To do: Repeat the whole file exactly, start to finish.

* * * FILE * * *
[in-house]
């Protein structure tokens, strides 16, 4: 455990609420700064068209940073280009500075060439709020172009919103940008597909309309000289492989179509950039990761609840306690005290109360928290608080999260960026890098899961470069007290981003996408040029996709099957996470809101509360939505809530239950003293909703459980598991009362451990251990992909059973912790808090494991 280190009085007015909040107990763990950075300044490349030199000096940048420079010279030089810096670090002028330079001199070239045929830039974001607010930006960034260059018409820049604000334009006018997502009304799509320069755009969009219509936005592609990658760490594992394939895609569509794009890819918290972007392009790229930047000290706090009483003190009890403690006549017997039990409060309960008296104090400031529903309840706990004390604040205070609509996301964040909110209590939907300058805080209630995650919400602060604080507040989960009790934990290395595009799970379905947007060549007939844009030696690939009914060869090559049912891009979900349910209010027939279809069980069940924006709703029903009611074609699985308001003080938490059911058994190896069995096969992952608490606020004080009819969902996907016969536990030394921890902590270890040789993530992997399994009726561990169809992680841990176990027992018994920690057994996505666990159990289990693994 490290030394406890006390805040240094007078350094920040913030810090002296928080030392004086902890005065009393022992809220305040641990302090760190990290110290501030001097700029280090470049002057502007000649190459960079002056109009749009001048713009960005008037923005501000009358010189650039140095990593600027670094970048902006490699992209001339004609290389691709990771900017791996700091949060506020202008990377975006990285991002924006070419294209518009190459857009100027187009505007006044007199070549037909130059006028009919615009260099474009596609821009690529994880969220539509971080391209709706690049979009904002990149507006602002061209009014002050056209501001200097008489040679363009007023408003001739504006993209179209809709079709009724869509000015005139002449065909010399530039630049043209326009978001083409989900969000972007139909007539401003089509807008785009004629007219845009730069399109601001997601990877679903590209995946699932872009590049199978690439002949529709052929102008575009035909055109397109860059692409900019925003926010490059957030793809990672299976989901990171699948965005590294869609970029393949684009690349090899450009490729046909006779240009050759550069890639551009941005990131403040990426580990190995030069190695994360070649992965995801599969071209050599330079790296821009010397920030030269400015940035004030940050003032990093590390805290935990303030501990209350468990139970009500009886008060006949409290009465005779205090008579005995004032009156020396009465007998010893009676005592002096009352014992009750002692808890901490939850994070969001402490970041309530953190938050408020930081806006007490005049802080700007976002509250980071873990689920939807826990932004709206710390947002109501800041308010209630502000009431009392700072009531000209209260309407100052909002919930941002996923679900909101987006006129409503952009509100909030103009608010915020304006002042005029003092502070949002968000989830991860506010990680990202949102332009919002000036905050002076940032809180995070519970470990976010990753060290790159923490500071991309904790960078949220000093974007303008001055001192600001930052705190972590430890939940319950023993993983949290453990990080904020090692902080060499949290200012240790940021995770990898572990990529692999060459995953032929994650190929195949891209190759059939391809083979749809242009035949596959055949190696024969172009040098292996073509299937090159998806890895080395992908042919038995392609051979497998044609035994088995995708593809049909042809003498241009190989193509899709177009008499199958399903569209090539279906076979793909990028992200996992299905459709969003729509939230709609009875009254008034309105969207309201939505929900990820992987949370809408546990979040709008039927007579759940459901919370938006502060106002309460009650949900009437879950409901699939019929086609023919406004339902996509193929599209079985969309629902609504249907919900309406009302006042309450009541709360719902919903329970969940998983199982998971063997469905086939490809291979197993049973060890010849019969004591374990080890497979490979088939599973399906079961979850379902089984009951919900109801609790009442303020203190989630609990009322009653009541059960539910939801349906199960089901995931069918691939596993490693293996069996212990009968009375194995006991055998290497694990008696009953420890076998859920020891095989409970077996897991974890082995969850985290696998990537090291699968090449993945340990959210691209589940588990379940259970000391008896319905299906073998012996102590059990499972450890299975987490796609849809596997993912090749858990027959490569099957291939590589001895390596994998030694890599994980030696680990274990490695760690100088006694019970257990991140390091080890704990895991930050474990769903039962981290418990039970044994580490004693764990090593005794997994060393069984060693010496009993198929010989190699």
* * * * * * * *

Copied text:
[in-house]
């Protein structure tokens, strides 16, 4: 455990609420700064068209940073280009500075060439709020172009919103940008597909309309000289492989179509950039990761609840306690005290109360928290608080999260960026890098899961470069007290981003996408040029996709099957996470809101509360939505809530239950003293909703459980598991009362451990251990992909059973912790808090494991 280190009085007015909040107990763990950075300044490349030199000096940048420079010279030089810096670090002028330079001199070239045929830039974001607010930006960034260059018409820049604000334009006018997502009304799509320069755009969009219509936005592609990658760490594992394939895609569509794009890819918290972007392009790229930047000290706090009483003190009890403690006549017997039990409060309960008296104090400031529903309840706990004390604040205070609509996301964040909110209590939907300058805080209630995650919400602060604080507040989960009790934990290395595009799970379905947007060549007939844009030696690939009914060869090559049912891009979900349910209010027939279809069980069940924006709703029903009611074609699985308001003080938490059911058994190896069995096969992952608490606020004080009819969902996907016969536990030394921890902590270890040789993530992997399994009726561990169809992680841990176990027992018994920690057994996505666990159990289990693994 490290030394406890006390805040240094007078350094920040913030810090002296928080030392004086902890005065009393022992809220305040641990302090760190990290110290501030001097700029280090470049002057502007000649190459960079002056109009749009001048713009960005008037923005501000009358010189650039140095990593600027670094970048902006490699992209001339004609290389691709990771900017791996700091949060506020202008990377975006990285991002924006070419294209518009190459857009100027187009505007006044007199070549037909130059006028009919615009260099474009596609821009690529994880969220539509971080391209709706690049979009904002990149507006602002061209009014002050056209501001200097008489040679363009007023408003001739504006993209179209809709079709009724869509000015005139002449065909010399530039630049043209326009978001083409989900969000972007139909007539401003089509807008785009004629007219845009730069399109601001997601990877679903590209995946699932872009590049199978690439002949529709052929102008575009035909055109397109860059692409900019925003926010490059957030793809990672299976989901990171699948965005590294869609970029393949684009690349090899450009490729046909006779240009050759550069890639551009941005990131403040990426580990190995030069190695994360070649992965995801599969071209050599330079790296821009010397920030030269400015940035004030940050003032990093590390805290935990303030501990209350468990139970009500009886008060006949409290009465005779205090008579005995004032009156020396009465007998010893009676005592002096009352014992009750002692808890901490939850994070969001402490970041309530953190938050408020930081806006007490005049802080700007976002509250980071873990689920939807826990932004709206710390947002109501800041308010209630502000009431009392700072009531000209209260309407100052909002919930941002996923679900909101987006006129409503952009509100909030103009608010915020304006002042005029003092502070949002968000989830991860506010990680990202949102332009919002000036905050002076940032809180995070519970470990976010990753060290790159923490500071991309904790960078949220000093974007303008001055001192600001930052705190972590430890939940319950023993993983949290453990990080904020090692902080060499949290200012240790940021995770990898572990990529692999060459995953032929994650190929195949891209190759059939391809083979749809242009035949596959055949190696024969172009040098292996073509299937090159998806890895080395992908042919038995392609051979497998044609035994088995995708593809049909042809003498241009190989193509899709177009008499199958399903569209090539279906076979793909990028992200996992299905459709969003729509939230709609009875009254008034309105969207309201939505929900990820992987949370809408546990979040709008039927007579759940459901919370938006502060106002309460009650949900009437879950409901699939019929086609023919406004339902996509193929599209079985969309629902609504249907919900309406009302006042309450009541709360719902919903329970969940998983199982998971063997469905086939490809291979197993049973060890010849019969004591374990080890497979490979088939599973399906079961979850379902089984009951919900109801609790009442303020203190989630609990009322009653009541059960539910939801349906199960089901995931069918691939596993490693293996069996212990009968009375194995006991055998290497694990008696009953420890076998859920020891095989409970077996897991974890082995969850985290696998990537090291699968090449993945340990959210691209589940588990379940259970000391008896319905299906073998012996102590059990499972450890299975987490796609849809596997993912090749858990027959490569099957291939590589001895390596994998030694890599994980030696680990274990490695760690100088006694019970257990991140390091080890704990895991930050474990769903039962981290418990039970044994580490004693764990090593005794997994060393069984060693010496009993198929010989190699």